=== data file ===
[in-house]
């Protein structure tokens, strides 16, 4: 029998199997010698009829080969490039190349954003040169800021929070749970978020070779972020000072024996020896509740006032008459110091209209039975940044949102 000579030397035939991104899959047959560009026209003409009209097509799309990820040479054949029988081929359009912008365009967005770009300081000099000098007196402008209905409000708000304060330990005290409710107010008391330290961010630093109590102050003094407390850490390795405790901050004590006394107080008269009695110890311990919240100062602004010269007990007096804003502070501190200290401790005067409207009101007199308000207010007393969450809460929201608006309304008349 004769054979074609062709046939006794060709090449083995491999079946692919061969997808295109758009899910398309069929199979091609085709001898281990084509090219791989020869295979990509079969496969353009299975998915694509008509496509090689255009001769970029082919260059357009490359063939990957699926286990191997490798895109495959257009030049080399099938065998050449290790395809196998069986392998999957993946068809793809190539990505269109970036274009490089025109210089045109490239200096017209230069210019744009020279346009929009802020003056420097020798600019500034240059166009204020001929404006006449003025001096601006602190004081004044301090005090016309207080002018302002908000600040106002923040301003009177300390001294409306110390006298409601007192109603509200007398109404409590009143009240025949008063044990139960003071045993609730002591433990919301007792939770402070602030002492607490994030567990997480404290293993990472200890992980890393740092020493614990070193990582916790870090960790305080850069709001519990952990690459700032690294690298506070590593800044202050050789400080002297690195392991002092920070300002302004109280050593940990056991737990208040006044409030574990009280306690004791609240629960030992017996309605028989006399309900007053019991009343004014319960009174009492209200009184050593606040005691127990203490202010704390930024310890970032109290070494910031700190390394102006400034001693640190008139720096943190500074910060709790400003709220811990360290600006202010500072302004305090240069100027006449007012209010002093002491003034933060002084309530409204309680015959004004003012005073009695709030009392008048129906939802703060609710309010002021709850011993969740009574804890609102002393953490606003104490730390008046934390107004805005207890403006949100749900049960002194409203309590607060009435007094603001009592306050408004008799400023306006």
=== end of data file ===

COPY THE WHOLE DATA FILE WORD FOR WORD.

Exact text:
[in-house]
């Protein structure tokens, strides 16, 4: 029998199997010698009829080969490039190349954003040169800021929070749970978020070779972020000072024996020896509740006032008459110091209209039975940044949102 000579030397035939991104899959047959560009026209003409009209097509799309990820040479054949029988081929359009912008365009967005770009300081000099000098007196402008209905409000708000304060330990005290409710107010008391330290961010630093109590102050003094407390850490390795405790901050004590006394107080008269009695110890311990919240100062602004010269007990007096804003502070501190200290401790005067409207009101007199308000207010007393969450809460929201608006309304008349 004769054979074609062709046939006794060709090449083995491999079946692919061969997808295109758009899910398309069929199979091609085709001898281990084509090219791989020869295979990509079969496969353009299975998915694509008509496509090689255009001769970029082919260059357009490359063939990957699926286990191997490798895109495959257009030049080399099938065998050449290790395809196998069986392998999957993946068809793809190539990505269109970036274009490089025109210089045109490239200096017209230069210019744009020279346009929009802020003056420097020798600019500034240059166009204020001929404006006449003025001096601006602190004081004044301090005090016309207080002018302002908000600040106002923040301003009177300390001294409306110390006298409601007192109603509200007398109404409590009143009240025949008063044990139960003071045993609730002591433990919301007792939770402070602030002492607490994030567990997480404290293993990472200890992980890393740092020493614990070193990582916790870090960790305080850069709001519990952990690459700032690294690298506070590593800044202050050789400080002297690195392991002092920070300002302004109280050593940990056991737990208040006044409030574990009280306690004791609240629960030992017996309605028989006399309900007053019991009343004014319960009174009492209200009184050593606040005691127990203490202010704390930024310890970032109290070494910031700190390394102006400034001693640190008139720096943190500074910060709790400003709220811990360290600006202010500072302004305090240069100027006449007012209010002093002491003034933060002084309530409204309680015959004004003012005073009695709030009392008048129906939802703060609710309010002021709850011993969740009574804890609102002393953490606003104490730390008046934390107004805005207890403006949100749900049960002194409203309590607060009435007094603001009592306050408004008799400023306006």